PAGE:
It’s called integrity, babe.
It fascinates me how quickly and easily people sell each other out; how easy it is to open your mouth and tell everyone who will listen the things you’re not supposed to tell anyone.
Unfortunately, I’m no exception. I’ve had some moments I’m less than proud of but I’m the first one to admit when I’ve made a mistake. But I’m also quick to notice when someone else has too.
I’ve mentioned before that I don’t have too many close girlfriends. I guess you could say this is at least partially due to my own choosing because I would rather have a small group of people I trust than a large group of people who would gladly sell out their friends to tell a good story. But I feel like I’m too quick to assume that new girl friends are as trustworthy as the ones I’ve spent weeks, months, and years building strong relationships with. And in situations like this, I don’t really know where the expectation of trust comes in. I don’t know how long is long enough for some secrets to be implicitly kept secret.
I recently made the mistake of telling someone I’d only spent a brief amount of time with, something that I should have known to keep to myself. As soon as the words came out, I knew it was a mistake. Although it wasn’t just a hearsay rumour, I knew it wasn’t my story to tell. To be honest, it didn’t occur to me that the person I told would immediately rat me out.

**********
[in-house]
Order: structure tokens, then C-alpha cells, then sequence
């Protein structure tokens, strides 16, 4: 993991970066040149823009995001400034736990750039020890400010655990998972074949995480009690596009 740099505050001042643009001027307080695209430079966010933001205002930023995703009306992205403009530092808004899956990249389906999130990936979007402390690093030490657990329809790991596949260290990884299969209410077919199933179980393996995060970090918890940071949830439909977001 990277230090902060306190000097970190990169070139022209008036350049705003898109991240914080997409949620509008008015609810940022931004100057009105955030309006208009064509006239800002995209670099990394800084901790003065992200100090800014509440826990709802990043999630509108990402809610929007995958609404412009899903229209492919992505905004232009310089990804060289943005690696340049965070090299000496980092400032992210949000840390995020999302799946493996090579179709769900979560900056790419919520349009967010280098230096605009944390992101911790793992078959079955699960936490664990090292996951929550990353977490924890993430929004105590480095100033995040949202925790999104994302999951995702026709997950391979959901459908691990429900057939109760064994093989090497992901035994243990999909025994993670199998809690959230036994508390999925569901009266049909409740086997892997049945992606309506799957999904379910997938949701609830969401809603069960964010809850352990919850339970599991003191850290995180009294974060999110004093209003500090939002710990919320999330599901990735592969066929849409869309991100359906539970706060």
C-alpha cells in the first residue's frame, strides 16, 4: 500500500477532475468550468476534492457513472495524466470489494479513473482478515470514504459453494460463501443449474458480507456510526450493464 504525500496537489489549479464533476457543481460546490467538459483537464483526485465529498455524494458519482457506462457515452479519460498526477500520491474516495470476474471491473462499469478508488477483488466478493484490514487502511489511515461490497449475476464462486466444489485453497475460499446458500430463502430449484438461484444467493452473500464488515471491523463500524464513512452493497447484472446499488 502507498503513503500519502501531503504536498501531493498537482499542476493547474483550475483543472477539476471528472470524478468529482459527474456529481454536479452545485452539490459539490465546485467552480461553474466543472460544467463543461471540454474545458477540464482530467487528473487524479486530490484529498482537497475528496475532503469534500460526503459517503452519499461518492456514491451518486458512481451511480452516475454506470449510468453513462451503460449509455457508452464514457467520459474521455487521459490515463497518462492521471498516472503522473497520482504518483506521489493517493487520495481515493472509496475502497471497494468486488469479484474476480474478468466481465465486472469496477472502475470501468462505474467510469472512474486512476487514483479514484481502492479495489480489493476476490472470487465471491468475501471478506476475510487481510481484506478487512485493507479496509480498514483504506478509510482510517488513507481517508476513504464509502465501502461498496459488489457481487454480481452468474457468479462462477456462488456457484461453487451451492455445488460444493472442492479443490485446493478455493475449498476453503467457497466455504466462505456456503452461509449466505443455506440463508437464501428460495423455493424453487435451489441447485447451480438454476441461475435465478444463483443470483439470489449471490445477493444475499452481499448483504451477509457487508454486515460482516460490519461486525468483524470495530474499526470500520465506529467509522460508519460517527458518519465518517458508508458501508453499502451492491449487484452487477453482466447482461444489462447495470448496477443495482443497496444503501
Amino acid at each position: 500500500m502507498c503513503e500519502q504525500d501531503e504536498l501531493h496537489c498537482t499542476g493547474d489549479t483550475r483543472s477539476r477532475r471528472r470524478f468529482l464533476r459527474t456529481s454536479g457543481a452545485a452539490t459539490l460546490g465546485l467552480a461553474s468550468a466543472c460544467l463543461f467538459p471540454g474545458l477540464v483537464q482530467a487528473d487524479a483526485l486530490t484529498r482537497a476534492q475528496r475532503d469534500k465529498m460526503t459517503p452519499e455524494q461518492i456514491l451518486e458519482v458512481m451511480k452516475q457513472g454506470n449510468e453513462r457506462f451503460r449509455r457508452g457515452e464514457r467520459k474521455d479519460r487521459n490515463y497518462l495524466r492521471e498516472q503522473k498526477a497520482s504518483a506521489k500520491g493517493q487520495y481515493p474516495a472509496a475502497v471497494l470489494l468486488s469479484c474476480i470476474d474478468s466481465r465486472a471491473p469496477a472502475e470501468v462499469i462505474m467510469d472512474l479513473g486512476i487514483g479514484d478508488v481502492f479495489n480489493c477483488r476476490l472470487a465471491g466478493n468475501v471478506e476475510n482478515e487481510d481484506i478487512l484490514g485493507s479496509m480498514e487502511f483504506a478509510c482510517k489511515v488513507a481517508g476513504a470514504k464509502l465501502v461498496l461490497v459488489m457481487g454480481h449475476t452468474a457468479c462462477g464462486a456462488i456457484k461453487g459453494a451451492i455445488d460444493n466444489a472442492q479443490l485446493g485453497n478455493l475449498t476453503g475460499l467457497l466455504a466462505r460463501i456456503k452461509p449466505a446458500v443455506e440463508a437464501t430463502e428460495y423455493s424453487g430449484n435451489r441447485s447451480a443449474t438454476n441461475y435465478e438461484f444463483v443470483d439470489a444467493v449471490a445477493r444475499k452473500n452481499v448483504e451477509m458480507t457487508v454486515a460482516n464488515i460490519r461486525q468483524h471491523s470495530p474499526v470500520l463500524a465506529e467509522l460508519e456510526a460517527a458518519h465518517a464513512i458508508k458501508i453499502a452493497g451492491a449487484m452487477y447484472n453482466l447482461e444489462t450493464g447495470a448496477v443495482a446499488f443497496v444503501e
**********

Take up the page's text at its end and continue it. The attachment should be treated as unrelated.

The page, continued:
But hey, lesson learned, right?
I don’t do truly stupid things very often. As far as girls my age go, I don’t have too many regrets, but telling something I knew wasn’t mine to tell weighs pretty heavily on my conscience. Taking full responsibility and apologizing for something I know I did wrong, with absolutely no excuse doesn’t feel very good. Actually, it feels incredibly shitty.
There’s usually crying involved. There’s always crying involved.
But at some point you have to become at least some semblance of an adult and as a very wise girl once wrote, people just need to “stop making excuses for [them]sel[ves] and [their] behaviour. Own it, good or bad.“
I think your true colours shine in moments where you have no choice but to admit you’re just flat-out in the wrong.
While I’m not always the picture perfect pillar of honesty, I think I’ve encountered more than my fair share of shrewdly untrustworthy people. My dating history is basically a who’s who of undesirable, totally full-of-shit guys and unfortunately my friendships’ past aren’t a whole lot different.
The girl I shared a bathroom with in my first year of university decided to become secret make-out buddies with a guy I was dating. A girl I practically hand-fed a really great starter career to stole a dress from me and never spoke to me again. A girl I didn’t even know [until she stalked me on Twitter and lied about her identity to befriend me] not only slept with my long-term university boyfriend while I was dating him, but actually stole a bunch of blog entries from me and proceeded to tell people that I was trying to steal her life.
I’ve terminated absolutely volatile friendships and acquaintanceships with people because the bad just outweighed the good, regardless of how or with what scale you measured it. I’ve reconnected with people I grew apart from only to find that the reasons were went separate ways no longer exist.
Of course, some people change and everyone make mistakes. It’s just, despite all of my screw ups and all of my down falls, if there’s one thing I know about myself, it’s that I’ve got integrity.
I just don’t always exercise it when I should. [I’m working on it.]
Love you like a love song,
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